In this companion to Bigger than a Breadbox a leap back in time and an unlikely friendship change a family forever. Annie has never even met her grandmother before. In fact, she’s never had much family to speak of. So when she and her mother pull into the drive of her grandmother’s home in Baltimore, Annie can hardly contain her excitement!
But when she actually meets her grandma, the bitter old woman doesn’t seem like someone Annie could ever love, or miss. Until one magical, stormy night changes everything.
It’s impossible that Annie could have jumped back in time. . . right? But here she is in 1937— the year her grandmother was just her age! Molly is an invalid. She lives by herself, on the top floor of a hotel. She seems a little lonely, but friendly and fun, nothing like the horrible old woman Annie just met.
Annie entices Molly down from her room, and together the two girls roam. They sneak around the grand hotel, and explore the brick streets of old Baltimore. Carnivals and taxis, midnight raids on the kitchen. The two grow closer.
But as Molly becomes bolder, and ventures further from the safety of her room, Annie begins to wonder how she’ll ever get back home. Maybe she’s changed the past a little too much. . .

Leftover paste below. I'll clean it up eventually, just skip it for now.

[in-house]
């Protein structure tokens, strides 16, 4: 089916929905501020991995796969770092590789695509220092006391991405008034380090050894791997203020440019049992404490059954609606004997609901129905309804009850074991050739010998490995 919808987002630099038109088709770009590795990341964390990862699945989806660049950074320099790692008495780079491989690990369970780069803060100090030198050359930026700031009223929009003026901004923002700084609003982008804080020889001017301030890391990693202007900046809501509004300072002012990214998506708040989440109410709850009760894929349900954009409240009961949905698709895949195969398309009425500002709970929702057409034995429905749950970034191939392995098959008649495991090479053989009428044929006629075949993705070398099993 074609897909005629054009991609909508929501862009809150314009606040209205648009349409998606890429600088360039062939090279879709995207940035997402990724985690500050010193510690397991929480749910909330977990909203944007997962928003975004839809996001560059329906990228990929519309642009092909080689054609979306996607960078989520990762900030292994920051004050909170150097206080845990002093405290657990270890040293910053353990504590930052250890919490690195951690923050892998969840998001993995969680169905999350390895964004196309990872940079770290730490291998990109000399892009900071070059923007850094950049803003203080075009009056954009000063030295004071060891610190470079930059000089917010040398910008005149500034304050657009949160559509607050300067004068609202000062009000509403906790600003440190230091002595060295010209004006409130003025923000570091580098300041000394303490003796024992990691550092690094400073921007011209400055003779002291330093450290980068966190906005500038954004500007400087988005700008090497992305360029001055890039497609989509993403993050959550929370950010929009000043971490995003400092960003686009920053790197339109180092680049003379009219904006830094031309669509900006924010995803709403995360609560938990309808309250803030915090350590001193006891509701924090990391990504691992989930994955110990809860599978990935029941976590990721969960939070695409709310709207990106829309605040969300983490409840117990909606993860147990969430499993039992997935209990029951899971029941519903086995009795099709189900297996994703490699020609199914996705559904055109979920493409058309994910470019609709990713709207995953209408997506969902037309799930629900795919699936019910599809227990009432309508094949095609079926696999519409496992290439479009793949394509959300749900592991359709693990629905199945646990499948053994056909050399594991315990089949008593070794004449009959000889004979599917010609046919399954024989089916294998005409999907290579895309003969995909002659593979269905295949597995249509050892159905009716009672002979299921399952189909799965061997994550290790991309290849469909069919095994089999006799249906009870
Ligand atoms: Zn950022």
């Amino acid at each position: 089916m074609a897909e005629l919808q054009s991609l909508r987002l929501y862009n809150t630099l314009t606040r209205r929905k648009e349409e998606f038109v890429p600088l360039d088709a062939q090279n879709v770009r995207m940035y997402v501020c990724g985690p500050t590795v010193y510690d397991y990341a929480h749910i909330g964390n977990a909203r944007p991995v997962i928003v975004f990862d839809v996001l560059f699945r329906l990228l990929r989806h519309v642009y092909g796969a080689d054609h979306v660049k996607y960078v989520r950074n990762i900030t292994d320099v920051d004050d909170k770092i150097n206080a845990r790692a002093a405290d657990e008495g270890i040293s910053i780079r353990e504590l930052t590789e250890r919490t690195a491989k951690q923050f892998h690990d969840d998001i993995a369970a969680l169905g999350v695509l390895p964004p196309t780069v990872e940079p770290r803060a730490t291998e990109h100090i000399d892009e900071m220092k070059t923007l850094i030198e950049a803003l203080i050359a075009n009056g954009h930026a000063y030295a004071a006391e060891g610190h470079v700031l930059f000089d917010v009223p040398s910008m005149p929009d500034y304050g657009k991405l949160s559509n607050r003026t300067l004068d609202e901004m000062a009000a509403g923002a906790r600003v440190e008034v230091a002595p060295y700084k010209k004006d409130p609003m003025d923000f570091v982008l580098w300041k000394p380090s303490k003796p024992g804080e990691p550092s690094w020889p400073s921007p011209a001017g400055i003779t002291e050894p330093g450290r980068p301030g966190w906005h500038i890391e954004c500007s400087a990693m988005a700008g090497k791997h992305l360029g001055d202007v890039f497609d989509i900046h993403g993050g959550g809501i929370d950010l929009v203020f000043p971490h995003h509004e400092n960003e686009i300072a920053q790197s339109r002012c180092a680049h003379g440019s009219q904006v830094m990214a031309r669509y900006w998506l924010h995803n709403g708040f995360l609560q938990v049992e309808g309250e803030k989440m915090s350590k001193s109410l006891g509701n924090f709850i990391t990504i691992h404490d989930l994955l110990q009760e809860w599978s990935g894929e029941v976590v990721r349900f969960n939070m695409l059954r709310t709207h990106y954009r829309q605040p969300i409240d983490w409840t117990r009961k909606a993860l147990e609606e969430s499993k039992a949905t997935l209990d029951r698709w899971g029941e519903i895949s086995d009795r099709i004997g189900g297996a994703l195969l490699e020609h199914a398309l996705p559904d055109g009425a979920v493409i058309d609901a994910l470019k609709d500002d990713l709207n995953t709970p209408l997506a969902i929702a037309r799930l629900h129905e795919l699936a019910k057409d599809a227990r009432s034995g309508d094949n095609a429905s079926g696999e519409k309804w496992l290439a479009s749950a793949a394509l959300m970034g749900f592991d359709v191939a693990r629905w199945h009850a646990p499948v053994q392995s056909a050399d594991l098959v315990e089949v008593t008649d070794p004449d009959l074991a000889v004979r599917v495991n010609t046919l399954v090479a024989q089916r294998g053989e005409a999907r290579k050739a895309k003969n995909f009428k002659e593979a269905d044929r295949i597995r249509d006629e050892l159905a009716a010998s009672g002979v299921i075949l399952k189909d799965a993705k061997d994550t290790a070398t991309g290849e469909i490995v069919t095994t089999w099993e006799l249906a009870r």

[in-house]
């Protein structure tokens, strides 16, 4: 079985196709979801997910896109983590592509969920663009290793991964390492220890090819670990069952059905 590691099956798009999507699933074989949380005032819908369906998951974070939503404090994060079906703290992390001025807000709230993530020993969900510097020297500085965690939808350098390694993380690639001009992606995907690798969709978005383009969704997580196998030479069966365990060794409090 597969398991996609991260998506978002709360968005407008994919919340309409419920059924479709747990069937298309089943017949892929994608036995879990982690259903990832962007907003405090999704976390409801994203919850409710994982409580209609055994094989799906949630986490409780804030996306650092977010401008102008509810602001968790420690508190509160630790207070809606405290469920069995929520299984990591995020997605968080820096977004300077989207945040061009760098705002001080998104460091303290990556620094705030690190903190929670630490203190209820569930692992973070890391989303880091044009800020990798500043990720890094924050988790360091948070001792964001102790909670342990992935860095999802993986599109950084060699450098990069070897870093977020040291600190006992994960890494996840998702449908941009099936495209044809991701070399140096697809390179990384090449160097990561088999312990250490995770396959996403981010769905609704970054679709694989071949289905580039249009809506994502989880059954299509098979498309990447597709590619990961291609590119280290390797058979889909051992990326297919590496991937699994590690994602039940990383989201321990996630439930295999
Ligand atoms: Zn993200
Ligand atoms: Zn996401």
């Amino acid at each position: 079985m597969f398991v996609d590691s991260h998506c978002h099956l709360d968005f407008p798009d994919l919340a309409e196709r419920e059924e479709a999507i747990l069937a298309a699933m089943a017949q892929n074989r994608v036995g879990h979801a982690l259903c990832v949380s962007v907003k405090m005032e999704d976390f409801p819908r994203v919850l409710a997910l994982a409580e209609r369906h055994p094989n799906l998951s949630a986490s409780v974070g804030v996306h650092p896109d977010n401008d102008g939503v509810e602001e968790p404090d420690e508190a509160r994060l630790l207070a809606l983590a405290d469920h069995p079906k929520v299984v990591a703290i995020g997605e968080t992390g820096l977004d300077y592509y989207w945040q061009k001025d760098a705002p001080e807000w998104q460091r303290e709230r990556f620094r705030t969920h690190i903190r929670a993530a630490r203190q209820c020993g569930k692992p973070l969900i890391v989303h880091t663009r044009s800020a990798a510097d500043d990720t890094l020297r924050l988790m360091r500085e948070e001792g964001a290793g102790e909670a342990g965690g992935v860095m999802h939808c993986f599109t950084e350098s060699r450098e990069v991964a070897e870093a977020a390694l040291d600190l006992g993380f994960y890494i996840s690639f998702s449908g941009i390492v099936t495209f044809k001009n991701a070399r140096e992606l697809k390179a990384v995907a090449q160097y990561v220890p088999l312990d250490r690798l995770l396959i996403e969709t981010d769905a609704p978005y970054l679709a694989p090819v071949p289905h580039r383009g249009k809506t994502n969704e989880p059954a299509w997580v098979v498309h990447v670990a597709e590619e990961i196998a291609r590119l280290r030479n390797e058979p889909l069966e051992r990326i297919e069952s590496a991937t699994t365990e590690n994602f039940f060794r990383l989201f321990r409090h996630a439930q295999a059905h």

3 Things for a Middle Grade Reader to love
1. TIME TRAVEL! One of my favorite kinds of story when I was a MG reader. And not some grand cloak and dagger plot but a unique friendship story set cosily within a single family.
2. The level of detail for the 1937 setting is just right. Lots of rich imagery and vivid details about city life in Baltimore, but not heavy handed historical themes. There were difficult things going on in this country in the late 30s and Snyder does a good job of mentioning them without highjacking the story. I had an ARC to read which suggested that there will be illustrations at the chapter headings but I haven’t seen them. Even without illustrations I had no trouble picturing the particulars of the setting.
3. There’s a dumb waiter! I was fascinated by those as a child. The details of sneaking in and out of the hotel are great! I remember climbing through the laundry chute and out the window and shinnying down drainpipes–not that I needed to mind you–I did all this for the sheer entertainment of it. Great fun! Okay, to be fair, there are sad bits. But I was totally won over by the fun and the sad parts only made the skulking around more appealing.
Something for a writer to think about
I am not brave enough to write a time travel book. I love them. They seem hopelessly complicated to me and bouncing back and forth, I think, can be a lot to ask of a reader. I really like how the time travel bit worked out in Seven Stories Up. I particularly like the way Annie’s character built herself a mental bridge of stories about her mother to keep the path home open. I do think that story, and family story in particular, is a way kids in trouble find their way home, like Hansel and Gretle’s pebbles in the forest.
How I found this book
Once again a non-objective review! Laurel is a friend and the ARC came to me by way of my regional sales rep. Thanks Deanna!